The Tragedy Of Andres Bonifacio
Philippine Daily Inquirer
November twenty seven, 2005
Isagani A. Cruz
Let me share these non-historian's thoughts with regards to a patriot of our land whose birth wedding anniversary we shall observe this coming Friday. It is an standard holiday announced by law in his honor since Bonifacio Working day.
Andres Bonifacio was the unidentified indio whom organized and led the Katipunan that was to stir up the Philippine Revolution of 1896 and ultimately free of charge this country by Spanish guideline after more than 3 centuries of oppression. That enslavement could have continued indefinitely (probably up to now, considering the tribulation we with patience endured through the ordeal of martial law), if he had not chosen to defy the alien tyrant in his impregnable citadel.
Bonifacio was not termed as a civic innovator and would not belong to the principalia of middle-class informed natives that included among its members Jose Rizal and other propagandists. He joined up with the Liga Filipina but was not conspicuously active in it. He was a private person with a magic formula dream and consuming enthusiasm: to form the Kataastaasan for Kagalanggalang bist du Katipunan ng manga Putra ng Bayan. It was a job in which this individual excelled and succeeded while an efficient organizer and an ardent plotter.
I believe it was the historian Teodoro Agoncillo whom disagreed with all the popular idea that as between Bonifacio and Rizal, it was the previous who was the realist and the latter the idealist. Agoncillo held the other view, with which I humbly concur.
Bonifacio was the idealist because he thought the Katipuneros would succeed despite their particular limited assets because these people were fired by the spirit of liberty. Rizal, who was even more practical, argued that an charm to purpose and justice was sharper than the Filipinos' rusted bolos against the Spanish artillery that he questioned with the Noli and the Fili.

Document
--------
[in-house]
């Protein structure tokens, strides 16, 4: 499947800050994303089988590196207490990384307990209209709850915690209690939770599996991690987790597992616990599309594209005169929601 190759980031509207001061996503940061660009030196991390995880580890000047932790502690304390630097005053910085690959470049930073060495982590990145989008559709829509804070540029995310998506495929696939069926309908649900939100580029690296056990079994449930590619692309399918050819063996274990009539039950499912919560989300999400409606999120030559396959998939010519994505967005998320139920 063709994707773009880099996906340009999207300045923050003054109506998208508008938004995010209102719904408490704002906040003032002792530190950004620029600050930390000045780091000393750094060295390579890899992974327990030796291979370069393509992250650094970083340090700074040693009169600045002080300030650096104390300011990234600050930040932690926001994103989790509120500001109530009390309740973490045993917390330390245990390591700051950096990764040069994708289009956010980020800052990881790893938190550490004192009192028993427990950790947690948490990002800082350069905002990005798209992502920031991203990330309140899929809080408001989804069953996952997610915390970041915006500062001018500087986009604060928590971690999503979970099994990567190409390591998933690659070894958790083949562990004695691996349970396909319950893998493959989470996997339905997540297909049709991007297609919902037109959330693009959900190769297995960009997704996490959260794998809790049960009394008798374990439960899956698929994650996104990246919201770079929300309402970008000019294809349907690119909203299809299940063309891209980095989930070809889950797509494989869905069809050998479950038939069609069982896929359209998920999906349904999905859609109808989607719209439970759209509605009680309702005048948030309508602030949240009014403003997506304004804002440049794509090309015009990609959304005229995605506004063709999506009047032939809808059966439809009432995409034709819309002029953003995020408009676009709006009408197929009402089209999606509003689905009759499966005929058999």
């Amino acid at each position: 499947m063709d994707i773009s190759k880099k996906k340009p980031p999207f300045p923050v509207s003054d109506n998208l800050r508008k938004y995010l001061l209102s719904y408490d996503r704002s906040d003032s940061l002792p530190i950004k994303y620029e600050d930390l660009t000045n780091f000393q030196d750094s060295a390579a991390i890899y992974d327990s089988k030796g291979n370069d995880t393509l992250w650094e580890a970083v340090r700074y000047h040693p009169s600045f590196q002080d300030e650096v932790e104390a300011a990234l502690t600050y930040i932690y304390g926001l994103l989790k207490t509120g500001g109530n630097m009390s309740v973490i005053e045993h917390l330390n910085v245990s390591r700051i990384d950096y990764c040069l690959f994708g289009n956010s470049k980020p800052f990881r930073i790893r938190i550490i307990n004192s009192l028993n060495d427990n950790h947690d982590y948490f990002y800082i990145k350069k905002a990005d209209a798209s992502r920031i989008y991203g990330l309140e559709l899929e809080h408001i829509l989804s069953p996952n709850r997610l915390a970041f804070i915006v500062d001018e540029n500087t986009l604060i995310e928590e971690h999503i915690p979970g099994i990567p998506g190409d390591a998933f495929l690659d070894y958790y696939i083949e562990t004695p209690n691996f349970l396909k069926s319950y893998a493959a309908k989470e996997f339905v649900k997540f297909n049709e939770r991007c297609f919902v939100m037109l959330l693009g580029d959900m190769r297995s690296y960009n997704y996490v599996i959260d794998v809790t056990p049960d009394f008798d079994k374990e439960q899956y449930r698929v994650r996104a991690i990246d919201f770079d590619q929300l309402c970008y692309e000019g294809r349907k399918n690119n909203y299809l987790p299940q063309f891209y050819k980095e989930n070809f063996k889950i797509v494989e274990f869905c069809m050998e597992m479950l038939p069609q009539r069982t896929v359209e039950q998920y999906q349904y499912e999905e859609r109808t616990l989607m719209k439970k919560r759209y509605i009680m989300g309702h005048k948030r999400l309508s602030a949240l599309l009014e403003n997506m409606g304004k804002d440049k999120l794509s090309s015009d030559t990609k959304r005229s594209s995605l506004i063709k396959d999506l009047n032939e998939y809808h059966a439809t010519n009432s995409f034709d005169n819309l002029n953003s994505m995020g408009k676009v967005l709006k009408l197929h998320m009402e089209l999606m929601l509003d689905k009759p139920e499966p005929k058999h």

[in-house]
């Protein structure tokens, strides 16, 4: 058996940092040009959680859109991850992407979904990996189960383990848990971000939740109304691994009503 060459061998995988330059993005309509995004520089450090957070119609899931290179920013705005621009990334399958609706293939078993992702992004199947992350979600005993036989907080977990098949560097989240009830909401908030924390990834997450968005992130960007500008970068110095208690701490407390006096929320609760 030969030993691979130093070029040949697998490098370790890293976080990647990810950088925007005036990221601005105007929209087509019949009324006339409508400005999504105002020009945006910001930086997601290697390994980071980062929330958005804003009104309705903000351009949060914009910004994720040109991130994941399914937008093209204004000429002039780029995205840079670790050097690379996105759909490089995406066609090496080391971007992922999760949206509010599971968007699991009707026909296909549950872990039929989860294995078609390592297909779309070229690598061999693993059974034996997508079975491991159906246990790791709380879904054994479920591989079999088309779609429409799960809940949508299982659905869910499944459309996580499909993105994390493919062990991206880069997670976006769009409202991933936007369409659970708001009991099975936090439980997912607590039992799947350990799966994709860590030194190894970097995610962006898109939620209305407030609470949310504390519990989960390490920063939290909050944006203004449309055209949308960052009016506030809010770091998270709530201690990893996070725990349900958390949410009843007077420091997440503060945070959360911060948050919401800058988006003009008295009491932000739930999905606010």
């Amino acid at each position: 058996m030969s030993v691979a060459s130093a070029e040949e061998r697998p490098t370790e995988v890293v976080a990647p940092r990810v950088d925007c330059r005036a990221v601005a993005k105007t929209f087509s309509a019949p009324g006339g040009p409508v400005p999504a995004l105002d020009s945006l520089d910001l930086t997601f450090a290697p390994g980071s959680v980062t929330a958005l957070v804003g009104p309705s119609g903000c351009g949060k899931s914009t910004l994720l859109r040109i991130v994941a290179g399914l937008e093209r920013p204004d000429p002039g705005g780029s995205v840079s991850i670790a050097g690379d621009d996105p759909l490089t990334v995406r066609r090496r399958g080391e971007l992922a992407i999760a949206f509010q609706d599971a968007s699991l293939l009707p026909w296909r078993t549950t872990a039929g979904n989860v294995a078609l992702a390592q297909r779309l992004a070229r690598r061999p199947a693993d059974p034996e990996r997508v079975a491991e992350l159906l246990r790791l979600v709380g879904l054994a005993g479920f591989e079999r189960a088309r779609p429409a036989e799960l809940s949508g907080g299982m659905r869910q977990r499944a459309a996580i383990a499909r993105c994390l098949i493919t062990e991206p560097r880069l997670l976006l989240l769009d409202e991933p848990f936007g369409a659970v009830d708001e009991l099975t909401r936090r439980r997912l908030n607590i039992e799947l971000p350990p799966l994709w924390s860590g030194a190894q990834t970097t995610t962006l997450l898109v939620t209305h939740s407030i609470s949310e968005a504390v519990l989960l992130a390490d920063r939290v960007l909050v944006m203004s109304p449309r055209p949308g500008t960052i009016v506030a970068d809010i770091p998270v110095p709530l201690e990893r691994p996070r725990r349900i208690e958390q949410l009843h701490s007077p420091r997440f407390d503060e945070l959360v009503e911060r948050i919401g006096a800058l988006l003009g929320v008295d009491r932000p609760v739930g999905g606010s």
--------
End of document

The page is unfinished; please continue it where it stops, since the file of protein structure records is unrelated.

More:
Both of them, with their everlasting credit, died for his or her convictions. It is regrettable, though, that while Rizal's execution inspired the nation to great sacrifices in their guard freedom, Bonifacio's death did not attract similar sentiments. He was killed in a secluded place away from the right now hallowed field where Rizal was felled. And to expand Bonifacio's misfortune, it created little fascination among the people he had perished to help make free of charge.
It is a sad but bound to happen assessment that for all his achievements in forming the Katipunan that began having a small group of patriots until it finally swelled into an avenging nation, Bonifacio was much less successful like a soldier for the field of battle. Let us note, but is not derisively, that his army record was less than amazing, unlike those of the former institution teacher from Kawit whom became a much better general.
Emilio Aguinaldo's skirmishes against the The spanish language forces catapulted him to national prominence and potential leadership in the fight for self-reliance. Soon everyone was comparing him with, and in many cases against, the Supremo in the Katipunan. The man who yelled the traditional Cry of Pugad Lawin on Aug. 26, 1896, was right now facing a solid rival to get the management of the Revolution. Bonifacio was going to lose that final deal with.
To the armed service shortcomings of Bonifacio must be added his insufficient political perception. This was shown when he consented to go to Cavite for what developed into a massive between him and Aguinaldo. Bonifacio could have proposed the fact that meeting become held in his native Manila, which was in fact the capital with the country, or if it was impractical, in least a neutral place. Instead he willingly attended his rival's bailiwick, where his supporters were outnumbered by Aguinaldo's comprovincianos.
Aguinaldo was selected president from the new federal government to replace the Katipunan, and Bonifacio, the erstwhile acknowledged leader in the Revolution, was demoted into a mere member of the Cabinet. Outwitted and outflanked, Bonifacio refused to identify the election and angrily marched apart with his enthusiasts. His...
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